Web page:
Nadifa Mohamed's new novel The Orchard of Lost Souls is a haunting look at a nightmarish chapter of world history. The story takes place in Mohamed's native Somalia as the country teeters on the brink of rebellion, and it paints an unforgettable portrait of the conflict through the eyes of three women. It's a tale full of empathy and insight that is an absolute must-read.
The story starts on the day of a major speech in the city of Hargeisa when the lives of three women intersect on a day that changes each of them forever. Nine-year-old Deqo has come to the city from the local refugee camp for the first time for a children's dance performance as part of the day's festivities. When she promptly forgets all the steps and is hauled away by the violent neighborhood watch group, a widow in her mid-50s, Kawsar, steps into help. Kawsar is promptly arrested for threatening the neighborhood watch by a female soldier, Filsan, who is herself reeling from a truly awful day of personal humiliation and professional set backs.
After the incident, Deqo runs away and tries to scrape by alone in the city; Kawsar becomes bedridden after a jailhouse beating; and Filsan finds herself relegated to a far less prestigious division, her career stalled. Yet even as we follow their personal problems and triumphs we also see how their lives and hardships are irrevocably tied up in the country's coming collapse as it slowly gathers momentum.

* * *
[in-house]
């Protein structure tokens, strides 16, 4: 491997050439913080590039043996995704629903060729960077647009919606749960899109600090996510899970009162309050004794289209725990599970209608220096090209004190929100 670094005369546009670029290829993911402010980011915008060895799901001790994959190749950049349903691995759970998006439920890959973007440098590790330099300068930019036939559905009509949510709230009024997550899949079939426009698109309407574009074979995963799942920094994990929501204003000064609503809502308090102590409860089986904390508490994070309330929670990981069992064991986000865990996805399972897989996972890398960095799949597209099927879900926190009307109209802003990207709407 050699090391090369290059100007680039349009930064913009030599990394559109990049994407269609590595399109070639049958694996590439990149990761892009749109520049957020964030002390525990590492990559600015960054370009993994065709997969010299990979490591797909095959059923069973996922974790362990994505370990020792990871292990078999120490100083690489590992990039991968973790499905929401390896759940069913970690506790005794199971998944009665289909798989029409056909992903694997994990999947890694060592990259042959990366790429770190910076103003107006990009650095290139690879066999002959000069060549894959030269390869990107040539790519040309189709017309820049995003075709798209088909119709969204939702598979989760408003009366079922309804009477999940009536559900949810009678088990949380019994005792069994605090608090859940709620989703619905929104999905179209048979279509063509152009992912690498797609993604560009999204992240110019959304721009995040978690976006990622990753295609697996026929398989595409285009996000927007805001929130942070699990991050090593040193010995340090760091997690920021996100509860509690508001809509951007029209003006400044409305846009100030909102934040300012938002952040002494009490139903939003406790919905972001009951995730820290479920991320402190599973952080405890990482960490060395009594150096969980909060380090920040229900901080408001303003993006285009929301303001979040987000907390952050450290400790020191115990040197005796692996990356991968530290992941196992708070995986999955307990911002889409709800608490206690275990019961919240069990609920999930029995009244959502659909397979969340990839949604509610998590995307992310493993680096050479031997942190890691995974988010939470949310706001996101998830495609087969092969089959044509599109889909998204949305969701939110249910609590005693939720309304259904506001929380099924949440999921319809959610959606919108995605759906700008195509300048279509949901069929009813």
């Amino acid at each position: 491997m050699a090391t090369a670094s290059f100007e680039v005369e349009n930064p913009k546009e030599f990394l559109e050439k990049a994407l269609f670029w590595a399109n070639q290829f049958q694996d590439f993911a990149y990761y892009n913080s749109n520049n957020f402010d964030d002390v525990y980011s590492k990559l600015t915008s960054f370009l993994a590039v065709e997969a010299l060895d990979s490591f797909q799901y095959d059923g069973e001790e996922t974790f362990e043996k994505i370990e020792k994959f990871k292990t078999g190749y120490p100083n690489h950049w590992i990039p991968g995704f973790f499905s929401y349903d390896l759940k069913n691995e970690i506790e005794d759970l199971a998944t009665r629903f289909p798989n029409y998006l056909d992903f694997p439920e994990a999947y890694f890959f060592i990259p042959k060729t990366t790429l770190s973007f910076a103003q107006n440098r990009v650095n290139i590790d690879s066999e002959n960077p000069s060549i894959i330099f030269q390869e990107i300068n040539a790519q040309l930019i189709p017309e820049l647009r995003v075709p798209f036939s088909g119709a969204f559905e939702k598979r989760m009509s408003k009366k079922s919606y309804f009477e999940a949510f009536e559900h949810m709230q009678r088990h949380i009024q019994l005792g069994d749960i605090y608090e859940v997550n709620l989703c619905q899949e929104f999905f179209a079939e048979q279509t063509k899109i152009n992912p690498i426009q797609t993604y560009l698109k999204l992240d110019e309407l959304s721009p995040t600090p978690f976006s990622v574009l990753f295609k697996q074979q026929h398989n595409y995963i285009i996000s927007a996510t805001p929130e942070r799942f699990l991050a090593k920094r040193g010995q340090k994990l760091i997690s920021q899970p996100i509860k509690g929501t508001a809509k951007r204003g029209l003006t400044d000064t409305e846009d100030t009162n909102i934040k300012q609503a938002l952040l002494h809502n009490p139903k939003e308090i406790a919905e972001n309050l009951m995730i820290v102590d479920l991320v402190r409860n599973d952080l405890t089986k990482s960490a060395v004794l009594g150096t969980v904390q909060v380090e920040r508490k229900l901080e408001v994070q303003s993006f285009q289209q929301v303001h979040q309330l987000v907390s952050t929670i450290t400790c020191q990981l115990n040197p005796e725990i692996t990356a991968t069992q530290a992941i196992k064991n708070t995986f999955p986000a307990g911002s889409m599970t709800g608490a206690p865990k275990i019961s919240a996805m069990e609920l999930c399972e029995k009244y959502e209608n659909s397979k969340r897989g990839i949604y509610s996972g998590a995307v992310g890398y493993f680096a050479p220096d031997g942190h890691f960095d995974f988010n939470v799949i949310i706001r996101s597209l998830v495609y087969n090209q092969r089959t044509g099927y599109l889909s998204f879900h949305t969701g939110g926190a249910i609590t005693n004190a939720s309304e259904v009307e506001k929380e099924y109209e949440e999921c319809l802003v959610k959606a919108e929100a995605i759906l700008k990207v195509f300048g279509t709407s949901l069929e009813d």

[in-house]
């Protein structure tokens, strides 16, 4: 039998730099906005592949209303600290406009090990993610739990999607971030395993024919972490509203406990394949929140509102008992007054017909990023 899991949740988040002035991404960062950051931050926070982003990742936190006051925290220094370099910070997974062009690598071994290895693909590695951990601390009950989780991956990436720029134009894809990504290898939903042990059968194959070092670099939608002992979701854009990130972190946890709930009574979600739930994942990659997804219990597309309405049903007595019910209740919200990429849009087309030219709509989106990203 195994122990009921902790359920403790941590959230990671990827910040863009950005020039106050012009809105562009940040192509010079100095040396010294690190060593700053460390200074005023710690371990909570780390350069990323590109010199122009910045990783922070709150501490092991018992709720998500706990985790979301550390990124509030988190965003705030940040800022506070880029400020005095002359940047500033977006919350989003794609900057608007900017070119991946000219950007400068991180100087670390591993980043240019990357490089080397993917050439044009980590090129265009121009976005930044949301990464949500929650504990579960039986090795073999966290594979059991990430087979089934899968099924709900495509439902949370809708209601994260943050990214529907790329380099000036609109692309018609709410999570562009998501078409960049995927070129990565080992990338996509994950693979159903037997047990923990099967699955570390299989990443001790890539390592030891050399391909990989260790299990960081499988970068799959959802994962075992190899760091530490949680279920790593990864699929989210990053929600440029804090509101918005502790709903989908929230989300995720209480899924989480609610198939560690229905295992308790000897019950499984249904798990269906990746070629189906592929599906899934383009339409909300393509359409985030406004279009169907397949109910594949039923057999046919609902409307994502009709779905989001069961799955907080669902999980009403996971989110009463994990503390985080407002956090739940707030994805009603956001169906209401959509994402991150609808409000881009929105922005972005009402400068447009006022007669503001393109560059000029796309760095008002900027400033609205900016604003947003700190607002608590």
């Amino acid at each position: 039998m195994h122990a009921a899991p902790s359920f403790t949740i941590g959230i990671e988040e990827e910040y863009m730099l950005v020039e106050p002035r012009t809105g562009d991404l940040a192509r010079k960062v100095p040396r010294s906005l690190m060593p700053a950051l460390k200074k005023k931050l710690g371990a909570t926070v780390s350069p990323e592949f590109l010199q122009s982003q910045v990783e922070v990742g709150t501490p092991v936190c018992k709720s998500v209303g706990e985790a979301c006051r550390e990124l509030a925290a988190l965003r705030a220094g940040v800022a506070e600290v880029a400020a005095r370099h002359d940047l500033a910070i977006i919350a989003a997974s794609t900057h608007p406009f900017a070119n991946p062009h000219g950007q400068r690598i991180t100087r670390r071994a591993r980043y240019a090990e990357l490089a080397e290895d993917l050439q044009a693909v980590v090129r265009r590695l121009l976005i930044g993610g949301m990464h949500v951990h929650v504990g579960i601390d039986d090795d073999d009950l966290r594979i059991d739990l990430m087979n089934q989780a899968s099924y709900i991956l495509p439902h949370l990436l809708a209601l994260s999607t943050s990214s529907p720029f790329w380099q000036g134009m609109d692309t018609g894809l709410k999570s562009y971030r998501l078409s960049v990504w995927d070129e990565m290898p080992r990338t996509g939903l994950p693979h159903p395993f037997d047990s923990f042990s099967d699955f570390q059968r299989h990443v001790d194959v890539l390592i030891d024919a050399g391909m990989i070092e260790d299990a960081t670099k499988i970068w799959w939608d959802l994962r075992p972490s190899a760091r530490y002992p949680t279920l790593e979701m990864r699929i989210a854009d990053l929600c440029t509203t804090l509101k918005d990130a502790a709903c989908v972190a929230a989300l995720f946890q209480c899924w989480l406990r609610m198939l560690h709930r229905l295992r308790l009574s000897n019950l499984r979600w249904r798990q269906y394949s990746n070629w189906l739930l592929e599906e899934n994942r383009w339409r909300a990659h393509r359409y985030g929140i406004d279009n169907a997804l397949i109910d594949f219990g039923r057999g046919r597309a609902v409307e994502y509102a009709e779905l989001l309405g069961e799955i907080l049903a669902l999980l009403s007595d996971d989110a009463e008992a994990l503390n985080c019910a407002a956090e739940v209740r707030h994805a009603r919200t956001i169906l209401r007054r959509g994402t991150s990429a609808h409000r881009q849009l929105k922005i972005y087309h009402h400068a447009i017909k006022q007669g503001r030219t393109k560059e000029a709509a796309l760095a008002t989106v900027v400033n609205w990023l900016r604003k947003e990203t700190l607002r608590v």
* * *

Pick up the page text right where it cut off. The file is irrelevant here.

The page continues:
The Orchard of Lost Souls shows brilliantly how poverty, corruption, rebellion, and lawlessness are far more than abstracts, but forces that ruin individual lives. We see Deqo as she fights to survive while still only a child, helped only by those who would also gladly take advantage of her. We see Kawsar as her sudden helplessness turns her hard and bitter in a way that even her daughter's death did not. We see Filsan crushed and frustrated by the sexism and corruption of a system she has supported her entire life. And brewing underneath is the impending government collapse that will upend their lives even further.
Mohamed's story is firmly, unabashedly, rooted in its Somali context, peppered with Somali words and names. She provides a rare, personal look at the country famous for going more than two decades without a central government. Though it is easy for the international community to write off Somalia as a failed state or a nightmare scenario no one wants to think about, Mohamed shows readers the human side to the story, and in doing so makes it impossible to look away.
The book is an intimate yet sweeping tail of the price paid by society's most vulnerable when injustice runs rampant and when everything goes horribly wrong.
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